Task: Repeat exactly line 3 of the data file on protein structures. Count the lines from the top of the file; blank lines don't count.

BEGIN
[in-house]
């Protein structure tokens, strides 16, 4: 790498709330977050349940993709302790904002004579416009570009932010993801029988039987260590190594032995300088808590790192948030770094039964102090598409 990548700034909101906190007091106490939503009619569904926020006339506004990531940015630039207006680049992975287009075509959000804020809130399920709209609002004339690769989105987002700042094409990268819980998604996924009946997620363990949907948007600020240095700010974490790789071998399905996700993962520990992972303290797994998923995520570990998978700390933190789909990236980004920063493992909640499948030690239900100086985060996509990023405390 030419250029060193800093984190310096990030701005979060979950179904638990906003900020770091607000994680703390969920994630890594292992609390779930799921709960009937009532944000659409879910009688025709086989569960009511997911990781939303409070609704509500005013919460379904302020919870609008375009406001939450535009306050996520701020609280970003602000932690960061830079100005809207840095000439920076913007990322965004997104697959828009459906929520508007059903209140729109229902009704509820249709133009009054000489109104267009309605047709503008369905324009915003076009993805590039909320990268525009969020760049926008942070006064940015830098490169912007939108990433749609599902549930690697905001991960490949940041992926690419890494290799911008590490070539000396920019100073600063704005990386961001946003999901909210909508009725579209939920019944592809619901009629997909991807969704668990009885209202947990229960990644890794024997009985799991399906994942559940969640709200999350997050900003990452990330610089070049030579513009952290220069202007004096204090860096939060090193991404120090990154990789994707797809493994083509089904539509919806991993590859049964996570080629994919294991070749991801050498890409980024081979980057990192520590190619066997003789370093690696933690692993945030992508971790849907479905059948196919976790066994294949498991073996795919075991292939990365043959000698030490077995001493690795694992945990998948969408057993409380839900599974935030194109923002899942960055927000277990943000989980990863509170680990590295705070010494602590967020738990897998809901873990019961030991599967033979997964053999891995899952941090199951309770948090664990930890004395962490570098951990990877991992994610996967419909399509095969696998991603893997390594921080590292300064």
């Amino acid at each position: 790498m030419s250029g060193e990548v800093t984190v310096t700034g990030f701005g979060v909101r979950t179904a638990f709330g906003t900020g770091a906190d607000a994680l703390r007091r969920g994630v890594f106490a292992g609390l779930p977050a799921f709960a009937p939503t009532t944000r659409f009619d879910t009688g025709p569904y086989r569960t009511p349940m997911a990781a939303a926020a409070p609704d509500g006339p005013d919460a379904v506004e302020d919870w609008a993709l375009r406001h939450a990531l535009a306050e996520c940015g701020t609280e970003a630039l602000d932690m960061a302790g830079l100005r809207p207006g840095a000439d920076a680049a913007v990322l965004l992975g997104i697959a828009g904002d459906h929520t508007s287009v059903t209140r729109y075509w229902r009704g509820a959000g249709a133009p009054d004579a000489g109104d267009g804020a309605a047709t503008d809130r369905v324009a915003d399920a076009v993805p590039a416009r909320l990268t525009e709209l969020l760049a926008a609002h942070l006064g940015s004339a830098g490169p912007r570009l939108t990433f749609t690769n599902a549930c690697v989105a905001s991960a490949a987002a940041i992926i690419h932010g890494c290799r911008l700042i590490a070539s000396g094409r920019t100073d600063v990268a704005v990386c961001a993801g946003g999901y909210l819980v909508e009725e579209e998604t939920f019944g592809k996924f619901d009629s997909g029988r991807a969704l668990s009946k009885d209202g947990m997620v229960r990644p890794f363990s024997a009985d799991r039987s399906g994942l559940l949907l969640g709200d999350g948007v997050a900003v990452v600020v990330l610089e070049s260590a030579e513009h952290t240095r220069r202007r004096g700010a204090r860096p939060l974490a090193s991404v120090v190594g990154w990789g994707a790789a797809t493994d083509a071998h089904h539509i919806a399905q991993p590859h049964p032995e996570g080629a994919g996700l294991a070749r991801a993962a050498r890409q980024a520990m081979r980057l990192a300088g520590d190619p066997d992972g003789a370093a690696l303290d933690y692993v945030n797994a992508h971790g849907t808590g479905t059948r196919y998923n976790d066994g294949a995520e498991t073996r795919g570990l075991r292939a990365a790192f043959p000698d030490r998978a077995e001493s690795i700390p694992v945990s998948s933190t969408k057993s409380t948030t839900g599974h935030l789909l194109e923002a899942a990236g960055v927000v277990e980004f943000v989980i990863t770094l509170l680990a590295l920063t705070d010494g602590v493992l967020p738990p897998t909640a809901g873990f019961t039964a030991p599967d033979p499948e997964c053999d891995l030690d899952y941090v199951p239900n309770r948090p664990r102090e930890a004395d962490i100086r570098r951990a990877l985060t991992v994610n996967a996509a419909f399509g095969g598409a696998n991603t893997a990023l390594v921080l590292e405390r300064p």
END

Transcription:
């Amino acid at each position: 790498m030419s250029g060193e990548v800093t984190v310096t700034g990030f701005g979060v909101r979950t179904a638990f709330g906003t900020g770091a906190d607000a994680l703390r007091r969920g994630v890594f106490a292992g609390l779930p977050a799921f709960a009937p939503t009532t944000r659409f009619d879910t009688g025709p569904y086989r569960t009511p349940m997911a990781a939303a926020a409070p609704d509500g006339p005013d919460a379904v506004e302020d919870w609008a993709l375009r406001h939450a990531l535009a306050e996520c940015g701020t609280e970003a630039l602000d932690m960061a302790g830079l100005r809207p207006g840095a000439d920076a680049a913007v990322l965004l992975g997104i697959a828009g904002d459906h929520t508007s287009v059903t209140r729109y075509w229902r009704g509820a959000g249709a133009p009054d004579a000489g109104d267009g804020a309605a047709t503008d809130r369905v324009a915003d399920a076009v993805p590039a416009r909320l990268t525009e709209l969020l760049a926008a609002h942070l006064g940015s004339a830098g490169p912007r570009l939108t990433f749609t690769n599902a549930c690697v989105a905001s991960a490949a987002a940041i992926i690419h932010g890494c290799r911008l700042i590490a070539s000396g094409r920019t100073d600063v990268a704005v990386c961001a993801g946003g999901y909210l819980v909508e009725e579209e998604t939920f019944g592809k996924f619901d009629s997909g029988r991807a969704l668990s009946k009885d209202g947990m997620v229960r990644p890794f363990s024997a009985d799991r039987s399906g994942l559940l949907l969640g709200d999350g948007v997050a900003v990452v600020v990330l610089e070049s260590a030579e513009h952290t240095r220069r202007r004096g700010a204090r860096p939060l974490a090193s991404v120090v190594g990154w990789g994707a790789a797809t493994d083509a071998h089904h539509i919806a399905q991993p590859h049964p032995e996570g080629a994919g996700l294991a070749r991801a993962a050498r890409q980024a520990m081979r980057l990192a300088g520590d190619p066997d992972g003789a370093a690696l303290d933690y692993v945030n797994a992508h971790g849907t808590g479905t059948r196919y998923n976790d066994g294949a995520e498991t073996r795919g570990l075991r292939a990365a790192f043959p000698d030490r998978a077995e001493s690795i700390p694992v945990s998948s933190t969408k057993s409380t948030t839900g599974h935030l789909l194109e923002a899942a990236g960055v927000v277990e980004f943000v989980i990863t770094l509170l680990a590295l920063t705070d010494g602590v493992l967020p738990p897998t909640a809901g873990f019961t039964a030991p599967d033979p499948e997964c053999d891995l030690d899952y941090v199951p239900n309770r948090p664990r102090e930890a004395d962490i100086r570098r951990a990877l985060t991992v994610n996967a996509a419909f399509g095969g598409a696998n991603t893997a990023l390594v921080l590292e405390r300064p």